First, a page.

“No Boundary : Eastern and Western Approaches to Personal Growth“, by Ken Wilber:


Other recommended books :

“Flatland : A Romance of Many Dimensions“, by Edwin A. Abbott:


“Gödel, Escher, Bach: An Eternal Golden Braid”, by Douglas R. Hofstadter:


Carl Sagan video from  “Cosmos – Episode 10 : The Edge of Forever“:


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One comment on “(1) Gödel, Self-Knowledge & Magic Mushrooms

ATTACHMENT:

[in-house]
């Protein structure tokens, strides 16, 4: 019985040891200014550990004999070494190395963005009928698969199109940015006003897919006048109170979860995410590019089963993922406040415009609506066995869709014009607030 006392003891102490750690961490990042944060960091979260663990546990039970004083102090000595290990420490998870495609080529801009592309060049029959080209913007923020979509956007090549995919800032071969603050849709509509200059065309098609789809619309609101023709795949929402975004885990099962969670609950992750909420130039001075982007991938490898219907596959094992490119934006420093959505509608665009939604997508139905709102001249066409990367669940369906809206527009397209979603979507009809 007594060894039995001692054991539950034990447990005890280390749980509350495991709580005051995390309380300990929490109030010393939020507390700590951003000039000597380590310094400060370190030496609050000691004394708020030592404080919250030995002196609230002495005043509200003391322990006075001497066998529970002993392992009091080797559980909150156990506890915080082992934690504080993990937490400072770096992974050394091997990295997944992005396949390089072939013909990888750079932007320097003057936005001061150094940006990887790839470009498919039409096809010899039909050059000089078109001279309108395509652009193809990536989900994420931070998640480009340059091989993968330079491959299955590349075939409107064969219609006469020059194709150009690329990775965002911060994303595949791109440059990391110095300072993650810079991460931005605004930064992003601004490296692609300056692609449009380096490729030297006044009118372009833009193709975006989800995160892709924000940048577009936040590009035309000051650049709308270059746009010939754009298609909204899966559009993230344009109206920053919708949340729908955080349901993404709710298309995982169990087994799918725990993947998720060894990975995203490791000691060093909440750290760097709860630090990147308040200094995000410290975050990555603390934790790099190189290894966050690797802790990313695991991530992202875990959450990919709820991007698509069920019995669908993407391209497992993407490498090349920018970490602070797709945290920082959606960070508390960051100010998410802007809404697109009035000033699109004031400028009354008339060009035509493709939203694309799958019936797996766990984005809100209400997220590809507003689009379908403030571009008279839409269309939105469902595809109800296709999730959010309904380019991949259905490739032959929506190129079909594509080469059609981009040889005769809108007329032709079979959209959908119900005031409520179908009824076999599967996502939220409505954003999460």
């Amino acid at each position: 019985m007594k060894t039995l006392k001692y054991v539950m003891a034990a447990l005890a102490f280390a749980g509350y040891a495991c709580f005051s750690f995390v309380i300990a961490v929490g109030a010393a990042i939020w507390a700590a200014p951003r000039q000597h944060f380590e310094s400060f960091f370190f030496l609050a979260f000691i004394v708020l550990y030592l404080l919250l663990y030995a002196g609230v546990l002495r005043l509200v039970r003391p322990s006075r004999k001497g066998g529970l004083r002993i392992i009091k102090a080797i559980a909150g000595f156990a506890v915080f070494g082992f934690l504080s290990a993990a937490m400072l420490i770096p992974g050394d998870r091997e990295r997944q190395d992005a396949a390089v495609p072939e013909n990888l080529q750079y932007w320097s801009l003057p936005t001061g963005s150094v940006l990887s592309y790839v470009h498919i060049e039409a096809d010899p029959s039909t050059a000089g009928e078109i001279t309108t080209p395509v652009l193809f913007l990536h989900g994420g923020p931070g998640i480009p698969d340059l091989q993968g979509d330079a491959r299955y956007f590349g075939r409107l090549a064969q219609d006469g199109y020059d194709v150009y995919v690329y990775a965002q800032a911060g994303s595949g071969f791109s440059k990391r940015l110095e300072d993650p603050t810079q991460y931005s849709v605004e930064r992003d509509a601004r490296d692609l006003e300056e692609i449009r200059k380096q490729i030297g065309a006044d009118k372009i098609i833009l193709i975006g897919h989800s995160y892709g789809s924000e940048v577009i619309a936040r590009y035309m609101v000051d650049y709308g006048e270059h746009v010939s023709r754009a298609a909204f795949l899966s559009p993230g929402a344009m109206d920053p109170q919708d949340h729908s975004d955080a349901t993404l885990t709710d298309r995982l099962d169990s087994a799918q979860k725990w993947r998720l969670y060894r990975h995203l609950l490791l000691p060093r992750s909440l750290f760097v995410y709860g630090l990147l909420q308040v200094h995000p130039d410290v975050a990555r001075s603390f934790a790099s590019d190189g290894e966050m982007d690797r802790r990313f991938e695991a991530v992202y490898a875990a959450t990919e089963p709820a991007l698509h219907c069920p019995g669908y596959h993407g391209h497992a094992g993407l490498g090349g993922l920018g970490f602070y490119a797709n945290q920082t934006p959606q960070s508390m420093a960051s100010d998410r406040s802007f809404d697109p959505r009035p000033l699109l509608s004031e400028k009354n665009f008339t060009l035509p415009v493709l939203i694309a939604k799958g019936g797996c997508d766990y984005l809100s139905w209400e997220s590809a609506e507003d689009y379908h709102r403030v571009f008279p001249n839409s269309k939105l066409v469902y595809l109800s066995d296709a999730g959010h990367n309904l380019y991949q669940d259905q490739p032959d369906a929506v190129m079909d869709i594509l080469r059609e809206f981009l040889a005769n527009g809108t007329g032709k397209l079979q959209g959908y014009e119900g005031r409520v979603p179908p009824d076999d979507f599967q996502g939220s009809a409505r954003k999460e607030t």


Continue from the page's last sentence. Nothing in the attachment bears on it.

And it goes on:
1. Hi Doloris, I love what you are doing.  I'm not a scientist or a doctor, but have been in the field of energy healing for decades, have written 3 best-selling books, and my business has certified practitioners in over 50 countries.  In December of 2015, I made some discoveries that have cascaded into over 50 experiements which form the backbone of my latest book.  The majority of this book has been written, but not through final editing.  I've discovered a way to prove that matter holds consciousness and that "Conscious Entanglement" exists and is easily testable without special equipment.  I know this must sound outlandish, but it's all explained.  I would enjoy sharing this with with you if you are interested.  Best -Richard